Hey Miss California, How Does God Feel About Fake Breasts?
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Maybe I'm just Miss California dreaming, but it seems to me that Carrie Prejean is afflicted with a terminal case of breast envy. Just as some men may feel inadequate if they perceive a certain part of their anatomy doesn't "measure up," it could be that the actions, thoughts and words of the 21 year old beauty queen and runner up at the Miss USA pageant are merely a disguise for her own sense of not "measuring up" to her beauty queen peers in the natural state God endowed her with.
There is a reason why I inserted God into this narrative. The whole premise of Ms. Prejean's political antics has been predicated on the claim that she is a devout, Bible-believing Christian woman and her outspoken posture on the issue of same sex-marriage is an act of pious conscience. Whether or not I agree with Carrie Prejean's decision to place her celebrity persona in the service of the anti-Gay marriage organization known as the National Organization for Marriage, I could respect her decision if it was based on consistency. However, it strikes me that this devout Bible-believing Christian woman missed one verse in the Bible, no doubt unintentionally. Allow me to quote from Chapter 4, Verse 5 of the Song of Solomon: "Thy two breasts are like young roes that are twins, which feed among the lilies."
If you are a conservative Christian who believes that the entire Bible, chapter and verse, is the inalterable word of God almighty, then it appears clear that God thought female breasts were quite important, or otherwise the Lord of the universe would not have bothered to reveal what is essentially an erotic ode to the bosoms of women. My interpretation of this biblical verse is that God thought breasts as they exist on each woman are beautiful, "like young roes that are twins, which feed among the lilies." And for the record, young roes are somewhat on the small size.
So, it is obvious that God adores female breasts (kind of like me, or maybe it is vice versa). But more importantly, God created female breasts, along with everything else in the universe. So the essence of that verse from the Song of Solomon is that God thought his creation of the bosoms of women was perfection. Furthermore, it is a principal of conservative Christians such as Carrie Prejean that everything God created in its natural state is perfect and should never be altered, such as the institution of marriage being solely a union for a man and a woman. So Ms. Prejean, what about hiring a cosmetic surgeon to alter your breasts, and undo God's perfect creation?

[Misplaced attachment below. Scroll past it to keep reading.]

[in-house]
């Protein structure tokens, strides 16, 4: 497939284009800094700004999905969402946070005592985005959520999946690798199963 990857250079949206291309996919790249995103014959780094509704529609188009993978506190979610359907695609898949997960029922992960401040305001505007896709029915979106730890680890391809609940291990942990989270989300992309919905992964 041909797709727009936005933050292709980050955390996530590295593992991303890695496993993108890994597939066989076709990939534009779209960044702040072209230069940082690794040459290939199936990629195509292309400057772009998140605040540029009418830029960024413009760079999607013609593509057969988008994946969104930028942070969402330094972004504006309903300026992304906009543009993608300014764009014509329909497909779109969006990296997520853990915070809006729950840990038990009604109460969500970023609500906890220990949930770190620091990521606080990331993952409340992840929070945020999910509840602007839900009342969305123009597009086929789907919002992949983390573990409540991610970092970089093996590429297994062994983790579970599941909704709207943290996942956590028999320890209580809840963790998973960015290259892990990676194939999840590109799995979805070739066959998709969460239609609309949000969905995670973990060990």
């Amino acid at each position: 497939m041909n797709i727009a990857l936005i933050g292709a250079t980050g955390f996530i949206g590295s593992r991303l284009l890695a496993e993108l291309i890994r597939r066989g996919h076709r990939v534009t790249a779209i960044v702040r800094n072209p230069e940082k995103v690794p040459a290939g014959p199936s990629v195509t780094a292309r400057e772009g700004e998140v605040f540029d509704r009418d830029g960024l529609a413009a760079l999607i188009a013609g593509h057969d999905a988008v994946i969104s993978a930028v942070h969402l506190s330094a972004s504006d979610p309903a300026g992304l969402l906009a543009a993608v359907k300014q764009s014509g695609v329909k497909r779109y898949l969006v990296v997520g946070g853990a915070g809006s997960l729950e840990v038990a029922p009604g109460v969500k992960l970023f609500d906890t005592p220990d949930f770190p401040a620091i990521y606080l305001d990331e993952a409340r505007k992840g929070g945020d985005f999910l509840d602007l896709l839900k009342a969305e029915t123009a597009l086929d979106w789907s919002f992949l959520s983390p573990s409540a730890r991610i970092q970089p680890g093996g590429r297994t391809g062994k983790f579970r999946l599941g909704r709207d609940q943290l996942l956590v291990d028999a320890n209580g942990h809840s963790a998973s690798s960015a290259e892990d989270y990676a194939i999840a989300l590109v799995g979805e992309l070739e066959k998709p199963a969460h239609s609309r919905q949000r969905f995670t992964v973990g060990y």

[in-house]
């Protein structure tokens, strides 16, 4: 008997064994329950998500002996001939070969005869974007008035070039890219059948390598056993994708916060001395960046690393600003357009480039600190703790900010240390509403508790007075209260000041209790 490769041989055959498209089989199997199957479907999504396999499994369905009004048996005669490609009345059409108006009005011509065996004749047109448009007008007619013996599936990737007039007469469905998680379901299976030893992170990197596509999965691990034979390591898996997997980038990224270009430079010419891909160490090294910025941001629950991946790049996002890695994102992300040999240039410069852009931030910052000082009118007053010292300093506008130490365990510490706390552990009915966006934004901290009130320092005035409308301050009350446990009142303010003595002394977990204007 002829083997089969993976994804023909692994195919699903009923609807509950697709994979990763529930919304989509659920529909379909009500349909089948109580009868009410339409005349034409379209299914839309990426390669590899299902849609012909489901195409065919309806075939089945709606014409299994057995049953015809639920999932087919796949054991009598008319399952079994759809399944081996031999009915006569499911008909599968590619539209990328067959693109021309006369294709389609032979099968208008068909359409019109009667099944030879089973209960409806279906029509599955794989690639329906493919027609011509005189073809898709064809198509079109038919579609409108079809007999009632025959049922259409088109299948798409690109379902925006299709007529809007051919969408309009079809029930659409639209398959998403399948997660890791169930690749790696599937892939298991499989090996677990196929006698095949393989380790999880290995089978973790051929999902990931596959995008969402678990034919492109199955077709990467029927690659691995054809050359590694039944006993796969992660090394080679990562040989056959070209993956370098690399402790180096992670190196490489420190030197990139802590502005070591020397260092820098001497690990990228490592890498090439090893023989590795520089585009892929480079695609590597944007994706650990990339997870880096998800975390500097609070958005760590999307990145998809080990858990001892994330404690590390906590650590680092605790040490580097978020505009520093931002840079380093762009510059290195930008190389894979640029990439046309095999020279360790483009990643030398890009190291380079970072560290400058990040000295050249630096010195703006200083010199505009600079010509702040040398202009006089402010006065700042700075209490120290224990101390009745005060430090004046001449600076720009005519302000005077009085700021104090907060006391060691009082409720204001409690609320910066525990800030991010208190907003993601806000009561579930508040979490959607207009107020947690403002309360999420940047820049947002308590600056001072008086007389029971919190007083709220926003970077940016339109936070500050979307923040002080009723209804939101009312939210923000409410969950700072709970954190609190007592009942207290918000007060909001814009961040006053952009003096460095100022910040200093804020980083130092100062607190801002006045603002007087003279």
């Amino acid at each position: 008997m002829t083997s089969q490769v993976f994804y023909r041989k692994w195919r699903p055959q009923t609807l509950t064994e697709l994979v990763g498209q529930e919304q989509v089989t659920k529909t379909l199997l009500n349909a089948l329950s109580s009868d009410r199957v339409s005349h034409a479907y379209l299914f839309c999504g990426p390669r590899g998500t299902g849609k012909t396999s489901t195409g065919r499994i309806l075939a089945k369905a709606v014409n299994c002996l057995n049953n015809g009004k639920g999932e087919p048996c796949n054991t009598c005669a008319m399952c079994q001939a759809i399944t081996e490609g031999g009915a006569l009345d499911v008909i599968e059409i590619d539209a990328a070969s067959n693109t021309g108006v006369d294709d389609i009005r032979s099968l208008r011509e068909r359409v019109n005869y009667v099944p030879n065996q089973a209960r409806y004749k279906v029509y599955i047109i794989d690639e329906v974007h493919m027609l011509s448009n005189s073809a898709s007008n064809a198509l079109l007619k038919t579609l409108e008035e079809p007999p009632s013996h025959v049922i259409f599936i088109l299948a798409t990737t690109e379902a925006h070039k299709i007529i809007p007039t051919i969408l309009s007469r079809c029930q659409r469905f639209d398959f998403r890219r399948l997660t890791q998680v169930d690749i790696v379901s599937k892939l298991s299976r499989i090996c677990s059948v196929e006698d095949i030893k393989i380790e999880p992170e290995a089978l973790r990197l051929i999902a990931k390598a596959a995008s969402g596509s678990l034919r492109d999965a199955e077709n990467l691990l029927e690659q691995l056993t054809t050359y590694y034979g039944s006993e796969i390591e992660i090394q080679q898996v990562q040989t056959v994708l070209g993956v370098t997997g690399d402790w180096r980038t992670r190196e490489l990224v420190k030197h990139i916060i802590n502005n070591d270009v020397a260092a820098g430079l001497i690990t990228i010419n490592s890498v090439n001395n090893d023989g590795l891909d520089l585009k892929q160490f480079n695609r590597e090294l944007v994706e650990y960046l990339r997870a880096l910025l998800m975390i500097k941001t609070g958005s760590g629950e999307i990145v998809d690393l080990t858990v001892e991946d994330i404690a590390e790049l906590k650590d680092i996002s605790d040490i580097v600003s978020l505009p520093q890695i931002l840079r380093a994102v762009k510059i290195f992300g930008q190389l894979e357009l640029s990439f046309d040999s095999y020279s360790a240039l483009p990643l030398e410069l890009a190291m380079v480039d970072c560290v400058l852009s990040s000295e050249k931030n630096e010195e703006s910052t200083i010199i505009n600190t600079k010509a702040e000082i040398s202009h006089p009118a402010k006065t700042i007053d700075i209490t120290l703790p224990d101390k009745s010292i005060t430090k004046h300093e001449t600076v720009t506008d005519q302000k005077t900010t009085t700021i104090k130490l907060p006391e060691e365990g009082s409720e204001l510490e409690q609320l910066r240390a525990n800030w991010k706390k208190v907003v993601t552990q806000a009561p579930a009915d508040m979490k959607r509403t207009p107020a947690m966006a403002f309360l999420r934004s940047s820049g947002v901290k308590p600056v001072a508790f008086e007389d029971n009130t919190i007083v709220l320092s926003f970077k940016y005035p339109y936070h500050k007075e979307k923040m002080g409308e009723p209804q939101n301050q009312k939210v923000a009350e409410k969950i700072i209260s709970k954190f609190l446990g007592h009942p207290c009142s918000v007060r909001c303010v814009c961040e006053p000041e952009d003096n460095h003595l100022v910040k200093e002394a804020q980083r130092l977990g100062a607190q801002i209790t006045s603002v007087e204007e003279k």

According to Keith Lewis, the co-Director of the Miss California Pageant, Carrie Prejean approached his organization, and they acceded to her request to arrange the surgical insertion of implants into her breasts, so that she would be more "competitive" as she came to blows with her rival beauty queens. This may be calculating and even cynical, but is hardly a reflection of Christian values, unless I'm missing something Ms. Prejean is more attuned to.
Statistics from the American Society for Aesthetic Plastic Surgery indicate that in an average year, more than 300,000 American women have their breasts surgically enlarged. As someone who has been involved in extensive fine art photography of the female nude, this strikes me as tragic. Medical science confirms what my own eyes have observed; 60% of women in the United States have breasts that fit into bras with an A or B cup. Most breasts at maturity are of modest or small size, and historically most artists have preferred female models with bosoms on the small size as the ideal manifestation of feminine beauty.
In my book on the aesthetics of female sensuality, entitled Erotic Book, I explored the reasons why so many women have been seduced into believing that external perceptions of their state of beauty and feminine allure are solely determined by the quantity of fatty tissue contained within their mammary glands. Not only is size the least important aesthetic component of breasts; the consequences of surgical implants have often led to dire results for women.
In my opinion, Carrie Prejean did not set a sterling example by succumbing to superficial and vulgar definitions of feminine beauty and going the implant route, in a crass attempt to win a contest based on factors that have nothing to do with her character or innate human qualities. For that reason, her awkward attempt to now transition from the woman with the implants to a virtuous moral crusader lacks all credibility. A veneer of pseudo-Christian hypocrisy will not camouflage Ms. Prejean's vapid breast obsession, no matter how tightly she wraps herself with it.